Rock Against Injustice! – Interview with Jennifer Mccoy
East High School art teacher Jennifer Mccoy has organized the Rock Against Injustice concert to raise money for workshops promoting the powerful combination of the creative arts and social justice. “The event is helping to fund extra money I need for a grant that I’ve applied for next year with … the Center for Documentary, Expression and Arts” says Mccoy. “Lesley Kelen, who runs it … he approached me about bringing in a couple of visiting artists who are activists.” Mccoy and Lesley are hoping to raise at least $7,000 to get the grant from the National Endowment for the Arts to help fund two-month-long workshops to be led by artists Lily Havey and Ruby Chacon.
The latter artist is perhaps best known for standing up for social equality and her mural work that describes the struggle of everyday life from people all over. Some of her more recent work can be found at Horizonte Instruction and Training Center. Havey—who spent a few of years in her early childhood in Japanese internment camps during WWII— writes poetry and creates water color paintings about her experiences in those camps. “I think that’ll be fantastic at showing the kids … how to use your personal experiences and things you feel passionate about to write about and make artwork,” says Mccoy. “So it has to with social justice and getting the kids more aware of what is going on around them, getting them to be more expressive—expressing their emotions in a positive way.”
With regard to defining an injustice that the Rock Against Injustice concert is supposed to be highlighting, that definition will remain open. McCoy suggests that the concert’s purpose is to bring awareness to her students about injustices all over the world through raising money for the social justice workshops. The kids who take the workshops will learn the history of those who have suffered injustice, and through this newfound awareness, they will be able to address what they have learned in a positive way—whether it is through activism or other means.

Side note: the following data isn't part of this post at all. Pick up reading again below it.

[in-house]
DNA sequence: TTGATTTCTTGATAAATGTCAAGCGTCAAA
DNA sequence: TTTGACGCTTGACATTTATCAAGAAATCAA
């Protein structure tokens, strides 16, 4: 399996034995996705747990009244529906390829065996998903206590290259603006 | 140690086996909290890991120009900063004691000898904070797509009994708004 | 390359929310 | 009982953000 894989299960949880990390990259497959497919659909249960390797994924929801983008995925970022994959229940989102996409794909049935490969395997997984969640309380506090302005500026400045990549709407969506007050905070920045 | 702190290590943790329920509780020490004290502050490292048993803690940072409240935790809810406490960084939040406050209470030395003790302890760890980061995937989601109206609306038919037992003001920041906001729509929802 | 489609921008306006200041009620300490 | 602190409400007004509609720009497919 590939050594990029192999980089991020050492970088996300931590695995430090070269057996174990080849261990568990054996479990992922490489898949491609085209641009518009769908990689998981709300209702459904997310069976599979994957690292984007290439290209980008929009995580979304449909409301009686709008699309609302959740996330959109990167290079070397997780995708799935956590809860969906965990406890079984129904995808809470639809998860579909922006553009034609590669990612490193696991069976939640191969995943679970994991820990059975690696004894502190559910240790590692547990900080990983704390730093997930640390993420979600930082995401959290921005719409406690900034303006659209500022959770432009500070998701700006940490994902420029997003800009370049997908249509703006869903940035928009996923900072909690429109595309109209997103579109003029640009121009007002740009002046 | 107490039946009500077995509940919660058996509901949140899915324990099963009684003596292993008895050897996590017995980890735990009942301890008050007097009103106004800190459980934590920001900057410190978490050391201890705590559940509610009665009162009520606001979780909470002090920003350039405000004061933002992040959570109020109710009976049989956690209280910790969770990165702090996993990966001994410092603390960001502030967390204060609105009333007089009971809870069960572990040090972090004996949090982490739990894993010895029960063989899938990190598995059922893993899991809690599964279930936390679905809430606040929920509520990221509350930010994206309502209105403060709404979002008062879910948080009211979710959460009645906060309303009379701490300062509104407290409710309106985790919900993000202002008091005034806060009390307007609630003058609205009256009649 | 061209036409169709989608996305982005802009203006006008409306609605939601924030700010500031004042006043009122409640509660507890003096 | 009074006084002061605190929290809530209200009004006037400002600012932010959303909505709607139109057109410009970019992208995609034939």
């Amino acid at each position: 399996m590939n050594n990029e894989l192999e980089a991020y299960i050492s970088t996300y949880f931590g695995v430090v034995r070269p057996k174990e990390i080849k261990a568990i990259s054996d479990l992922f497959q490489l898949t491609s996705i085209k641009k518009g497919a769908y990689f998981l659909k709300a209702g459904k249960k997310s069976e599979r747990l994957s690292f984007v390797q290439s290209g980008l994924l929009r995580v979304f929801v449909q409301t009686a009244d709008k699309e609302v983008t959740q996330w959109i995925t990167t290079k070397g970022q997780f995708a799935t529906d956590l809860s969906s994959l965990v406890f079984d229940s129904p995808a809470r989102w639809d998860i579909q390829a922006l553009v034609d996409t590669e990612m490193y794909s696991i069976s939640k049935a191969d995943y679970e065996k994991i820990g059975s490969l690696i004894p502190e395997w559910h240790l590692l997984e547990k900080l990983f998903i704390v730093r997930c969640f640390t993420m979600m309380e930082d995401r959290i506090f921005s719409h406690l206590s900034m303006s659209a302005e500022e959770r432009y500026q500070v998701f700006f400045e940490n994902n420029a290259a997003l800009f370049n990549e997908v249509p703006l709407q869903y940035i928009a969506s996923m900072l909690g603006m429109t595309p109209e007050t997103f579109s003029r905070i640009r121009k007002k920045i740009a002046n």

So far, the reception to bringing in artists to raise social awareness has been positive at East High School. Mccoy speaks fondly of the teachers at East High School who do “amazing things,” especially English teacher Rebecca Richardson who has been highly involved in helping the families of immigrant students assimilate into mainstream society. Another individual of note is Principal Dr. Paul Segers, who has historically been supportive of social-awareness programs at East High School, has recently been transferred to administer West High School.
Mccoy defends the importance of these workshops for her students. “Art is a universal language,” says Mccoy. “People say math is, and I kind of get that, but you have to get math first before it can be a universal language. Art is fairly expressive. All of the students that I’ve had … that are … here [and] they don’t speak English yet … it’s very obvious that they are very new to the United States. They love art [and] they love drawing. They may not get the assignment that I’m giving, but it doesn’t really matter, right then, because they are doing something that engages them and takes them into a safe place.” The social-justice workshops will be integrated into regular courses and coincide with Mccoy’s established lesson plans—because she has to still give tests at the end of the year. Despite that, the workshops will allow students to expand their range of study for their assignments. When asked about the possibility of more benefit concerts, Mccoy expressed an interest in bringing in graffiti artists, suggesting that many of these artists are activists and that they would be able to relate to her students.
It’s not often enough that the words “Rock Against Injustice” light up the night sky. The passion for teaching that Mccoy is commendable—it is out of the box and remarkably progressive. I mean art and social justice, who would have thought they would make such an important and radical pair? Irony aside, Mccoys ideas are what is desperately needed for the next generation who will be inheriting an unstable world. So, it is important that the community responds with support. Leaving SLUG with some words of wisdom and encouragement, Mccoy says. “I think it’s important that if you’re passionate about stuff that you do something about it…otherwise you just kind of stagnate.”
Rock Against Injustice is set for tomorrow, July 22, at Urban Lounge. Doors will be at 8 p.m., and the cost to get in is $10. There will also be art for sale at the gig. All proceeds will go to support getting the grant from the National Endowment for the Arts. The lineup features Johnny Slaughter, The Bipolar Express and Homo Leviticus. It seems this will be a stellar night to support a good cause and should not be missed.
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